Don't you think?
Tristan and Iseult hide out in the forest of Morrois -- in later texts it is said that Lancelot helped to conceal the lovers for a time -- but Tristan is noble and he can not live with what he has done.
Despite everything that has happened, Mark loves his wife and he loves Tristan - as if he were his own son.
Tristan returns Iseult to her husband and he banishes himself to Brittany where he meets Iseult of the White Hand, daughter of Hoel. He marries her, despite still being in love with Iseult, the Queen of Cornwall.
The years go by and out heroes age...
Tristan is injured while trying to rescues a young woman from six villainous knights. The wound is fatal unless he is treated by the Queen of Cornwall. He sends for Iseult. He asks that if she comes, then the ship must sail back with six white flags. If she refuses to come, then the ship must sail with black flags instead of white. The ship comes and Tristan, who is too weak to rise from his bed, asks his wife what colour the sails are. In a fit of jealous rage, she tells him they are black. Tristan dies thinking his first love has forgotten all about him. Iseult arrives to save her former lover, but she is too late - he is already dead. She dies of grief that same day.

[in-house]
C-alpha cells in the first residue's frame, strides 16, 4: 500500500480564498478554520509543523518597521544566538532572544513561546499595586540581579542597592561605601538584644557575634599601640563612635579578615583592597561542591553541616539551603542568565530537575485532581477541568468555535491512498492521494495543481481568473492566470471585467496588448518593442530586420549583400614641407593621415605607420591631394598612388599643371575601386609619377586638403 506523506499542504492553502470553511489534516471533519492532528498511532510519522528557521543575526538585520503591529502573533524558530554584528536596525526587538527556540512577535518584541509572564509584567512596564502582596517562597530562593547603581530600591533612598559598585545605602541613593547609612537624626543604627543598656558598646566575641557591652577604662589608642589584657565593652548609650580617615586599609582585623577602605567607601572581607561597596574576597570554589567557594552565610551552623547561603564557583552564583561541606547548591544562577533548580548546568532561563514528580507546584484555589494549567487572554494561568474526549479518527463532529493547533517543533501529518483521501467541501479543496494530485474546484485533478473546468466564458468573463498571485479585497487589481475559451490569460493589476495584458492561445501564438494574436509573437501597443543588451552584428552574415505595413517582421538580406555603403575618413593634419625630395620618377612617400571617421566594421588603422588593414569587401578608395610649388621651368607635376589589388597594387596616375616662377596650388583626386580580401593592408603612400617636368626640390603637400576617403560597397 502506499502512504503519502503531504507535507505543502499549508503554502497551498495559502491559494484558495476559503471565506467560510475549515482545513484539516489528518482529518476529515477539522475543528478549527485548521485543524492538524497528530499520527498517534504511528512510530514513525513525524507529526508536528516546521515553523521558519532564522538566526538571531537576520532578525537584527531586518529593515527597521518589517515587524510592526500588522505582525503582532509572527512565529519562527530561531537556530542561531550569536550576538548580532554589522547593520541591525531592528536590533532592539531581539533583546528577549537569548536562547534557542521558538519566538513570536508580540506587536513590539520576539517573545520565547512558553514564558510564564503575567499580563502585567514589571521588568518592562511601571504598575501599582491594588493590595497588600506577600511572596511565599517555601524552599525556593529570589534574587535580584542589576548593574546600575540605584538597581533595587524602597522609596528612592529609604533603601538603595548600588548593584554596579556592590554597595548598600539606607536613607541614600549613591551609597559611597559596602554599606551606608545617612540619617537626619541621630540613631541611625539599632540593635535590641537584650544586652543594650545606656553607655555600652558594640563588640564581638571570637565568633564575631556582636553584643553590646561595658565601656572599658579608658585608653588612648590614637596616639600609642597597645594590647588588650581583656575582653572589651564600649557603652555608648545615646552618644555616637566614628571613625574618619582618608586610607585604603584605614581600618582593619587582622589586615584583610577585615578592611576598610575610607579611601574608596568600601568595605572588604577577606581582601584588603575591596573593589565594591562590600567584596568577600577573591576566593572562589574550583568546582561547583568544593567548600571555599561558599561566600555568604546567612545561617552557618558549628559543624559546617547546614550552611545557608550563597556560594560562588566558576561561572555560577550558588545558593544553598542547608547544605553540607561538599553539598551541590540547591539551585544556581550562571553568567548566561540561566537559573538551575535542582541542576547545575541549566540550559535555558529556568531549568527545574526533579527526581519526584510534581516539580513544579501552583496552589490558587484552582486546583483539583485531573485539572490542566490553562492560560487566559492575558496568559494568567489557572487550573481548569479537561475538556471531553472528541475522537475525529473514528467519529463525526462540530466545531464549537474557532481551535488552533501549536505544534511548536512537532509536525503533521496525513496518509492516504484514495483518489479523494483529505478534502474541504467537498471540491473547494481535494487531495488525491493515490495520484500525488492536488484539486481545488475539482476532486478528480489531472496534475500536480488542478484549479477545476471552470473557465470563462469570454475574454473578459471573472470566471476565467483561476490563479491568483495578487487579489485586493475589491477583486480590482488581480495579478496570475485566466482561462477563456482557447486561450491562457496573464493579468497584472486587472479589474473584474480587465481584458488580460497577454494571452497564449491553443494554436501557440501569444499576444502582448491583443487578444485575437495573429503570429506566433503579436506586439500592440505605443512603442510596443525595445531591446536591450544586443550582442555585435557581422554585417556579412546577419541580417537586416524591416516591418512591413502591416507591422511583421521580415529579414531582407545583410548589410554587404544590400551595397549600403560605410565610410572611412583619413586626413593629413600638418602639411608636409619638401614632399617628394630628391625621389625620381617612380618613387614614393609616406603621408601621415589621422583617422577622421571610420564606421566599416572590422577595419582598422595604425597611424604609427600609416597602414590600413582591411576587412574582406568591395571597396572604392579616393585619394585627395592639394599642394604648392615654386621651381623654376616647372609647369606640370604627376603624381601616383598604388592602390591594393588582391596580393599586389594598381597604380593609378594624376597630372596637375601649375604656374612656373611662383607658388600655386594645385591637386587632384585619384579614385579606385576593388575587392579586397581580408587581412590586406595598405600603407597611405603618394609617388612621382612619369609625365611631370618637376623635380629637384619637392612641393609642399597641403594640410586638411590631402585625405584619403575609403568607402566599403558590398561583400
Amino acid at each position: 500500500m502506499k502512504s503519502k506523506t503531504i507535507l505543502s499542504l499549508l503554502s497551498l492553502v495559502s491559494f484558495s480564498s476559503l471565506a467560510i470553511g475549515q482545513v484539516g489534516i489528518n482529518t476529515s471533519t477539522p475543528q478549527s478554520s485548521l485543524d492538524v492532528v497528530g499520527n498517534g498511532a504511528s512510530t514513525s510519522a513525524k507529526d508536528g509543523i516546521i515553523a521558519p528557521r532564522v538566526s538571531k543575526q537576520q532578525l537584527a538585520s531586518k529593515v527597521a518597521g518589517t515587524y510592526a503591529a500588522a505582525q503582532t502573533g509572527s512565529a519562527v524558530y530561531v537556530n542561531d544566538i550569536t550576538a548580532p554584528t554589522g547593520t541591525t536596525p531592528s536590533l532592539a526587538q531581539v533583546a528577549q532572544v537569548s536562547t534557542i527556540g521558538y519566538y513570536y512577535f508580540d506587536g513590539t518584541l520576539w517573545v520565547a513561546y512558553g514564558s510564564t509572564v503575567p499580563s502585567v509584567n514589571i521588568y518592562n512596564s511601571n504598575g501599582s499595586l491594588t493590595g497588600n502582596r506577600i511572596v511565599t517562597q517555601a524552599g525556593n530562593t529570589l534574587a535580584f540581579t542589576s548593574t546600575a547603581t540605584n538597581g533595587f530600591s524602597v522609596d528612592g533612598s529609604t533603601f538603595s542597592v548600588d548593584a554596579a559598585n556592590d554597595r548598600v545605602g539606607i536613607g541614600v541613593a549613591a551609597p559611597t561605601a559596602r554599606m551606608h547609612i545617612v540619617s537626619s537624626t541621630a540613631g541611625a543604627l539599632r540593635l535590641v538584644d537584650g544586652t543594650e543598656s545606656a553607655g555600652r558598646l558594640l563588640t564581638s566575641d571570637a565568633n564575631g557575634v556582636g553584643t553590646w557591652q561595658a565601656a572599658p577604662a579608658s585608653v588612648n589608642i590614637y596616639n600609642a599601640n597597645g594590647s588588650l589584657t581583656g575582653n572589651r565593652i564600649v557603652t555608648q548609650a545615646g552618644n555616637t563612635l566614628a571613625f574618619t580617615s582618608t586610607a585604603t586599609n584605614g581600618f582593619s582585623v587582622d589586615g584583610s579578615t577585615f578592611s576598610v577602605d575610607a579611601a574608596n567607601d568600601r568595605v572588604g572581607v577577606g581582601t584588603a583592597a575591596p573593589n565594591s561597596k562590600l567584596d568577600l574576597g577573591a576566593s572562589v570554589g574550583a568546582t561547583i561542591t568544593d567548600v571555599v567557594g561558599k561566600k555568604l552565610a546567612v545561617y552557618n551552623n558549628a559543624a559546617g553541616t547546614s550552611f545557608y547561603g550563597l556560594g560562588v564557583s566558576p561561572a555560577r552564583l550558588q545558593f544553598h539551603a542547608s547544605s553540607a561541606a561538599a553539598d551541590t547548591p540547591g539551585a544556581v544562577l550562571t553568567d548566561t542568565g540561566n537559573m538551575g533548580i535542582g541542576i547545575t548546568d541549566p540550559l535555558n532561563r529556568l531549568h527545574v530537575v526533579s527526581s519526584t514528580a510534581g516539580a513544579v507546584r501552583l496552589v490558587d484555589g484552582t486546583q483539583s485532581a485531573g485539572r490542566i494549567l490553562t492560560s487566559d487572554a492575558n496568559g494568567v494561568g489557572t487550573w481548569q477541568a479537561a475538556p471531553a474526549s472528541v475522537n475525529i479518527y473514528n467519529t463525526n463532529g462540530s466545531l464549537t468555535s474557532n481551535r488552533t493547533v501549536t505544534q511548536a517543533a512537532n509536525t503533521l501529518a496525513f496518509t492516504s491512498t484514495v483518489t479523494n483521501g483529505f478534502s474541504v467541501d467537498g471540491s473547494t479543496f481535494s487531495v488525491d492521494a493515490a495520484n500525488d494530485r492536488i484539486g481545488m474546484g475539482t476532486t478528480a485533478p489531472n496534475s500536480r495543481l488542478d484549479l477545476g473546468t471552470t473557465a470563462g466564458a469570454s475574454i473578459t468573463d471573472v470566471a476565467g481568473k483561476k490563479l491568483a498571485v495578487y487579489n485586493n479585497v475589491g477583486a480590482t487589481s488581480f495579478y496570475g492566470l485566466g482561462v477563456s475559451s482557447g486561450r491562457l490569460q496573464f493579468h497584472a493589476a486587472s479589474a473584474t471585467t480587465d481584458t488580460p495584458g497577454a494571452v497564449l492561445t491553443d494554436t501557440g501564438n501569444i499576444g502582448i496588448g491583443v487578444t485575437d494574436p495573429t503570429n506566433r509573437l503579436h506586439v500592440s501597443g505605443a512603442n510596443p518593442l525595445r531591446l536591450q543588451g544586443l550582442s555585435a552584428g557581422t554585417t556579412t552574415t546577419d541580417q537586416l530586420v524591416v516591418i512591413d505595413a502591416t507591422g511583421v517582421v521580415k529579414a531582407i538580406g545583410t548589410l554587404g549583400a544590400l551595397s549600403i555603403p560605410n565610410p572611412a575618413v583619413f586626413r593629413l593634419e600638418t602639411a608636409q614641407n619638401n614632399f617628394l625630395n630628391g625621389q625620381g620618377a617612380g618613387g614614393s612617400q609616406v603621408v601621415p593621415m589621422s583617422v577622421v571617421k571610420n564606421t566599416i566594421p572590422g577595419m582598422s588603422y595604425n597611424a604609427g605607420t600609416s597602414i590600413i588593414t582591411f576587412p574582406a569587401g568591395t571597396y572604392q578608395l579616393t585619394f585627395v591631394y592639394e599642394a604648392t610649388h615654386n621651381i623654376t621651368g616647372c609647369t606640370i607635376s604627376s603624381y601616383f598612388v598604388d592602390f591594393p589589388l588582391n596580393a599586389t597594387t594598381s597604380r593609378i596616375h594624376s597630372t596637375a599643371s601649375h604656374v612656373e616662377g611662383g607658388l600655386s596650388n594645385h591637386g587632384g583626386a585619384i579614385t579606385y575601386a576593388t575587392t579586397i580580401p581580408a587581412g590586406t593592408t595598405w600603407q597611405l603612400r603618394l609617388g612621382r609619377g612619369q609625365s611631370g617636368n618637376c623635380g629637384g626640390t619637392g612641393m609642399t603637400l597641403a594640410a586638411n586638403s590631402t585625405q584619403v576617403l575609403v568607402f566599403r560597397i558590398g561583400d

The dead lovers are taken back to Cornwall and buried. From their graves spouted a hazel tree and a honeysuckle, and as they grew they intertwined around each other. Mark had the branches cut back three times, but each time they would regrow and wrapped themselves around each other. And Mark released that their love was indeed a very great thing. After that he left the trees alone.
And so ends the tale.
It is the greatest and saddest of love stories.
The Tristan stone.
The Tristan stone is a long, 2.7 m, tall granite pillar near Fowey in Cornwall. It dates around AD 600 and is inspired with these words: